Review: THE REASON I JUMP, Sensory Adaptation of a Revelatory Memoir on Autism
Autism is not a dirty word anymore. We all know someone in our lives who are deemed autistic. But even though our society may have gotten better at treating people on the spectrum over the years (relatively speaking of course), our understanding of how a person with autism views the world has been rudimentary at best. It wasn't until 2013, when, a then 13-year old autistic Japanese boy named Higashida Naoki wrote a memoir called The Reason I Jump and British author David Mitchell (Cloud Atlas) translated the book with his wife into English, the whole world, for the very first time, had a chance to get a glimpse of how people on the spectrum perceive the world. The book has been a revelation for many, and helped thousands of anxious parents who for years had to cope with having autistic children without much guidance on the subject. Then again, it was those parents - their persistence, dedication and unconditional love that made this breakthrough possible; for it was Naoki's mother who devised a handmade Japanese alphabet grid so her non-verbal son could finally express himself in words and eventually write the book. I read his memoir a long while ago and it was truly an eye-opening experience.
The Reason I Jump is loosely adapted by documentarian Jerry Rothwell. With jumbled home movie footage and recent events with the help of immaculate sound design by Nick Ryan, the film succeeds in presenting the world of autism as an audiovisual sensory experience. As Naoki explains in his words (in voice over narration by Jordan O'Donegan)that he, as an autistic person, experiences time differently - not in linear fashion, but in spurts: what he experienced when he was little can be present right next to what happened two minutes ago- with all the emotions he felt then come rushing in with it. This explains autistic people's seemingly abnormal behavior - sudden outbursts of shouts, anger or laughter or unexpectedly stopping in their tracks, as if lost in their own worlds. The film also does a fine job of zooming in and superimposing images, approximating how an autistic person concentrates on details of an object and gradually figure out what he/she is seeing in front of them. Obsession, repetition and attachment to an object are also the signs of being on the spectrum, as they give them a sense of security in ever-changing surroundings.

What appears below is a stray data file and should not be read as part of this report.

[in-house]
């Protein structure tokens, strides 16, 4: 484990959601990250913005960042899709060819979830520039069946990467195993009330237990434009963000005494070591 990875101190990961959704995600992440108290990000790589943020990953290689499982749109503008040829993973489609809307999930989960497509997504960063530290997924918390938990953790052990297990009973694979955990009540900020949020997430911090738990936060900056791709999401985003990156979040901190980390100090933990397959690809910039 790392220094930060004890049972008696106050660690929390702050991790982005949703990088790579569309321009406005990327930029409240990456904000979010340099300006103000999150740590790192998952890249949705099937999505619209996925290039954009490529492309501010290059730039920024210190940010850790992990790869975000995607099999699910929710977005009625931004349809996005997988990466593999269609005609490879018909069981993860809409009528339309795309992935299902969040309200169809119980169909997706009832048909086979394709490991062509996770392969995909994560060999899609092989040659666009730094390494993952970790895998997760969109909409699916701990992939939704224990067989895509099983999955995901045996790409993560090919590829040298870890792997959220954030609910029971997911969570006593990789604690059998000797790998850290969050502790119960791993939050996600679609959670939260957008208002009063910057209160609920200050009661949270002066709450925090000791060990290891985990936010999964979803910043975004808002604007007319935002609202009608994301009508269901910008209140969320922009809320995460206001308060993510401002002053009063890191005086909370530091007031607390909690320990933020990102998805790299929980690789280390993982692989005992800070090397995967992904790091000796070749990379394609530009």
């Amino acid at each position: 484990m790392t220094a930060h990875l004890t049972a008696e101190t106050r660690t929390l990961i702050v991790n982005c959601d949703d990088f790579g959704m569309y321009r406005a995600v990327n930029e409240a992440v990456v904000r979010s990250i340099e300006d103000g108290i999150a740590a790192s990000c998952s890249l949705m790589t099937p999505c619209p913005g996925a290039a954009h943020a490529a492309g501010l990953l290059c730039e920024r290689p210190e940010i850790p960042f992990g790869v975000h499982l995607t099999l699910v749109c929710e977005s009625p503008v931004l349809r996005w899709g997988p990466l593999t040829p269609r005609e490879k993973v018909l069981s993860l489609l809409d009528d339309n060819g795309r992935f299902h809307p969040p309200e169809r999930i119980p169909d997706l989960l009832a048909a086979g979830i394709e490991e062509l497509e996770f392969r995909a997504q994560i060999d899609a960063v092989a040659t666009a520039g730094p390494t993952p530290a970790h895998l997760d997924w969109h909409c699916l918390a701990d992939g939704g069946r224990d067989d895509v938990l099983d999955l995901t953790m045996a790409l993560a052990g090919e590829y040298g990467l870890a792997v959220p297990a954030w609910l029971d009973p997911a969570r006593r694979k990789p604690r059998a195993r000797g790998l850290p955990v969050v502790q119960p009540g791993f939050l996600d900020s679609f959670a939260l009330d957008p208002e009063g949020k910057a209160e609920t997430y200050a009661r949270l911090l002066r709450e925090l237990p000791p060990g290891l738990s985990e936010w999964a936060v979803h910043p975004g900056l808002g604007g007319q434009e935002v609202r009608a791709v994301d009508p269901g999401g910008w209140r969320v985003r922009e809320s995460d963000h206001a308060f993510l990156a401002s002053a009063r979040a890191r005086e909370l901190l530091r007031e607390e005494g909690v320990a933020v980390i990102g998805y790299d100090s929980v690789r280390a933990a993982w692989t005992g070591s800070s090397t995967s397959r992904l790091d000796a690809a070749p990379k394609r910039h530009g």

The film starts with a cute, button-nosed Japanese boy (Jim Fujiwara) wondering around the woods. With the whimpering noise he makes here and there, you can tell he is autistic. It seems that everything he sees, hears and feels is new and wondrous experience for him. He and the narrator in Naoki's words are coherent threads that guide us through the film.
We are introduced to five of those on the spectrum - Amrit in India, Joss in England, Ben and Emma in the US and Jestina in Sierra Leone. We also meet their parents who care for them. Amrit, although non-verbal, creates colorful, beautiful figure paintings from her surroundings and on her way to have her first gallery exhibition. With Joss, we get to see the progression of an autistic child growing into a man with uncertain future and their devout parents struggling with the fact. Ben and Emma are childhood friends and, unbeknownst each other's parents, have been communicating non-verbally for years and planning their future together. Jestina and her parents, struggling in a society where people with autism were considered possessed by demons and social stigma is stronger, help find a community and finally establish a school for autistic children.
The film acknowledges the horrendous social stigma associated with having an autism and doesn't disguise our atrocious past in treating autistics as subhuman by playing the audio clips of eugenicists and 1938 Nazi propaganda where they advocated for ending those 'invalids'' miserable existence. There are many heartbreaking moments but one of the most searing one is Jeremy, Joss's dad talking about his son's future and breaks down contemplating what's going to happen to his son when he is not around to take care of him anymore. And I am pretty sure that's the worries of thousands of parents who have kids who are on the spectrum.
Produced by Jeremy Dear and Stevie Lee, two of the parents of the autistic children in the film, The Reason I Jump is also a tribute to those parents who give unconditional love and care. The film asks for understanding and, above all, patience by showing how autistic people perceive the world. But perhaps the most moving part of the film is when Naoki says in the narration at the end that if he could get a chance to do it all over again, he wouldn't change a thing. The point being that Naoki and countless others experience the world differently, even better way than we 'normal people' do - a hyper sensory world we can only approximate on film.
The Reason I Jump opens virtually on Friday 1/8 nationwide. Please visit Kino Lorber website for more info.
Dustin Chang is a freelance writer. His musings and opinions on everything cinema and beyond can be found at www.dustinchang.com
The Reason I Jump
- Jerry Rothwell
- Naoki Higashida (based on the book by)
- Jordan O'Donegan